Histological findings of the bare area of the liver
In case 1 patient, the histological specimens were obtained from the bare area. H&E staining revealed no direct tumor invasion into the diaphragm. The serial sections were also stained by the Masson trichrome and Sirius red stains to clarify the structure of the connective tissues between the liver and the diaphragm. Sparse connective tissues were lying in a width of 100–200 m between the liver and the diaphragm in low-magnification micrographs (Fig. 1a, 1c, and 1e). The high-magnification micrographs showed that the liver parenchyma was covered with liver serosa (visceral peritoneum) and approximately 100 mm-thick dense sub-serosal tissues. In addition, the diaphragm tendon and its epimysium were covered with parietal peritoneum (Fig. 1b, 1d, and 1f). In case 2 patient, a huge liver tumor was located underneath the right diaphragm (Fig. 2a). The right liver was resected with the partial right diaphragm, which had adhered to the liver tightly (Fig. 2b). H&E staining revealed no direct tumor invasion into the diaphragm. The necrotic tumor was located just below the dense sub-serosal tissues of the liver (Fig. 2c). The diaphragm and liver were covered with a monolayer of parietal peritoneum and visceral peritoneum, respectively (Fig. 2d). Unlike the case 1 patient, the sub-serosal tissues of the liver were hypertrophic. This was done partially because of the necrotic tumor after chemotherapy.
The multilayered structure of the bare area was composed of the liver parenchyma, sub-serosal connective tissue, liver serosa, parietal peritoneum, retroperitoneal connective tissue, epimysium of the diaphragm, and the diaphragm, in order from the liver to the diaphragm (Fig. 3). There were 200–300-µm-thick connective tissues between the liver parenchyma and epimysium of the diaphragm of the bare area, and the liver serosa was close to the parietal peritoneum that caused peritoneal fusion. There are two layers in the dissection of the bare area in surgical procedures, an outer layer of the fused peritoneum (near the diaphragm) and an inner layer of the fused peritoneum (near the liver).
Macroscopic findings of the bare area of the liver
In order to examine the possibility of recognizing the multilayered structure of the bare area intraoperatively, a cadaver and two cases of laparoscopic hepatectomy were analyzed. In the cadaver study, when dissecting the bare area near the diaphragm, the surface of the liver was seen to be covered with dense fibrous tissues (Fig. 4a). On the other hand, when dissecting near the liver, the raw surface of the liver was exposed (Fig. 4b). In the case of laparoscopic bare area dissection, surgeons could sometimes recognize the line between the spare connective tissue on the diaphragm side, and the dense fibrous tissue on the liver side when the liver exerted traction is in the counter direction of the diaphragm (Fig. 4c). When dissecting the bare area near the liver (the inner side of the fused peritoneum), the liver surface covered only by a thin connective tissue was exposed (Fig. 4d). Therefore, it was possible to recognize the multilayered structure of the bare area and select the dissection layer under the magnified view of laparoscopy.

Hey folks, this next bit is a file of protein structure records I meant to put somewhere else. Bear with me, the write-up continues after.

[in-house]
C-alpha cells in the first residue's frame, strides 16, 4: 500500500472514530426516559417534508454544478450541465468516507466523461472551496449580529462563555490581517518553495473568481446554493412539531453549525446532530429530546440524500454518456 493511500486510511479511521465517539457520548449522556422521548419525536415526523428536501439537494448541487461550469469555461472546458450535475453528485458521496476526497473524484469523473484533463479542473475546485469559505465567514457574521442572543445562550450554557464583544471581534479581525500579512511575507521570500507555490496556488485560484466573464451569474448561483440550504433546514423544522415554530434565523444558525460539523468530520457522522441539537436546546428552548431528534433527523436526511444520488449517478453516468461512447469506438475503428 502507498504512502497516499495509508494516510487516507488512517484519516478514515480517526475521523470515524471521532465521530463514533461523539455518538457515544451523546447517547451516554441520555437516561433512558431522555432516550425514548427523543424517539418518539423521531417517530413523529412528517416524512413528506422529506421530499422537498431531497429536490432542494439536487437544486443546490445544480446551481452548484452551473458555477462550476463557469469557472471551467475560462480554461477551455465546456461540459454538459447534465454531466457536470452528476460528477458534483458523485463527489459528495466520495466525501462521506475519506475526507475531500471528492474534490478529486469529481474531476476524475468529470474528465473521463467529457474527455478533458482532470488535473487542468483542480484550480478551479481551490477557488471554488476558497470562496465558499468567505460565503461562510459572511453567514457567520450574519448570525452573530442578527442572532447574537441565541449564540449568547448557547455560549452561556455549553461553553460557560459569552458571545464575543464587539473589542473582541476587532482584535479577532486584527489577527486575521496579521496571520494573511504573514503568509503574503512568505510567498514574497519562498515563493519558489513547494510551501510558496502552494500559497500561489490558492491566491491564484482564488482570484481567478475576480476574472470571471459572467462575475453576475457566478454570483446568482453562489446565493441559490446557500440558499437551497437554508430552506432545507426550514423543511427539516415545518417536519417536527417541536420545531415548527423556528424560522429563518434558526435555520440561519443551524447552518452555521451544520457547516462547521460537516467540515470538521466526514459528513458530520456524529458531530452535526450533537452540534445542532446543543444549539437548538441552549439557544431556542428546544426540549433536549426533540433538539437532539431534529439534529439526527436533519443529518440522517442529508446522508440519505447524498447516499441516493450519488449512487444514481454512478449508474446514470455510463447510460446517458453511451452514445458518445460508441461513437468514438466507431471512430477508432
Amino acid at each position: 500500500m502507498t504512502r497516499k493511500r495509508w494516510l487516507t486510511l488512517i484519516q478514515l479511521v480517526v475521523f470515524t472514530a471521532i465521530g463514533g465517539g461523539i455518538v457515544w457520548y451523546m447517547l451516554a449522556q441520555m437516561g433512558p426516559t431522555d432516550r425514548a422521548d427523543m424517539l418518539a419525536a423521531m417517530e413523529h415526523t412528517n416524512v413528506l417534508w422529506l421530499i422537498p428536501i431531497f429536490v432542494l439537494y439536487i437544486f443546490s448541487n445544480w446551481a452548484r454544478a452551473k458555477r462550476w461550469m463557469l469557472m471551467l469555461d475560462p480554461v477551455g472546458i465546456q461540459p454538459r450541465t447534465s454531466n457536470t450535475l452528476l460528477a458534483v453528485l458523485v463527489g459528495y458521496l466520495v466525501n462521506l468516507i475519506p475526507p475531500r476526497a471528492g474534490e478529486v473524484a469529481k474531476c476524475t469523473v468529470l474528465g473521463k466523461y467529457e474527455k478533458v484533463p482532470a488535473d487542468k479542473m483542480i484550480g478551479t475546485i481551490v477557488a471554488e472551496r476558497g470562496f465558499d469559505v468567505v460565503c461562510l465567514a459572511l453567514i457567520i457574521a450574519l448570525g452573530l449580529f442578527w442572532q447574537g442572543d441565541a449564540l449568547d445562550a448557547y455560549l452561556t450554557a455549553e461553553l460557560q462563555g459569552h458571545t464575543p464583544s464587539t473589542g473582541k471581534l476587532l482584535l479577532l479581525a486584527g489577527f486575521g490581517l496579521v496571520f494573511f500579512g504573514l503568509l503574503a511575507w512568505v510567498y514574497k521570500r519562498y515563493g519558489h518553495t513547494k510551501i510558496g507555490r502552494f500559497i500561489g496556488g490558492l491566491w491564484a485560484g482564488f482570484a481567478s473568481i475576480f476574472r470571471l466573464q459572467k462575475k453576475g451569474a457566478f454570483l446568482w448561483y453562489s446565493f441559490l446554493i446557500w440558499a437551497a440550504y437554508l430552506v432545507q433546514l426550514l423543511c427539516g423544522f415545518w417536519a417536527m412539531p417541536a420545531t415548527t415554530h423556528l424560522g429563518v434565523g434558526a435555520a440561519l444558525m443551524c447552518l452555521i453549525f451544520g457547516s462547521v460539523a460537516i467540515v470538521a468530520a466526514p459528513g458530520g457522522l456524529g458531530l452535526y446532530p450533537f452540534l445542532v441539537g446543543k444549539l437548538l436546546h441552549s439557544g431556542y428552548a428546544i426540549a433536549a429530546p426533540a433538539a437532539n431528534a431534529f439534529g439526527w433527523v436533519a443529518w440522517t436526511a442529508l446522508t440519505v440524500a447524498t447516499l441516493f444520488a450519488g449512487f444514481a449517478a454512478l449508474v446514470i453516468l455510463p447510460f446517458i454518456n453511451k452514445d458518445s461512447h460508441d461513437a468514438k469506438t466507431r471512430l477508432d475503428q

Case presentation of a colorectal liver metastatic tumor located directly beneath the right diaphragm
The case 3 patient is presented to demonstrate the importance of selecting the appropriate dissection layer of the bare area for good surgical therapeutic effect. Preoperative CT revealed a tumor 10 mm in diameter, located directly underneath the right doom of the diaphragm (Fig. 5a and 5b). Because of a possible direct invasion of the tumor into the right diaphragm, the bare area was dissected carefully near the diaphragm (the outer layer of the fused peritoneum) (Fig. 5c). There was no gross invasion observed, and the right liver was dissected from the diaphragm at the outer layer of the fused peritoneum with a dense white connective tissue (Fig. 5d). The multilayered structure of the bare area was recognizable with the high definition images of laparoscopy.
The low-magnification micrographs revealed that the tumor was located quite close to the liver serosa, although there was no direct invasion into the diaphragm (Fig. 6a, 6c, and 6e). However, tumor cells expanded to the sub-serosal connective tissue in the high-magnification micrographs (Fig. 6b, 6d, and 6f). In this surgery, the bare area was dissected at the outer layer of the fused peritoneum, and the parietal peritoneum and the partial retroperitoneal connective tissue were removed with the liver. Therefore, surgical margins of approximately 500 m were reserved.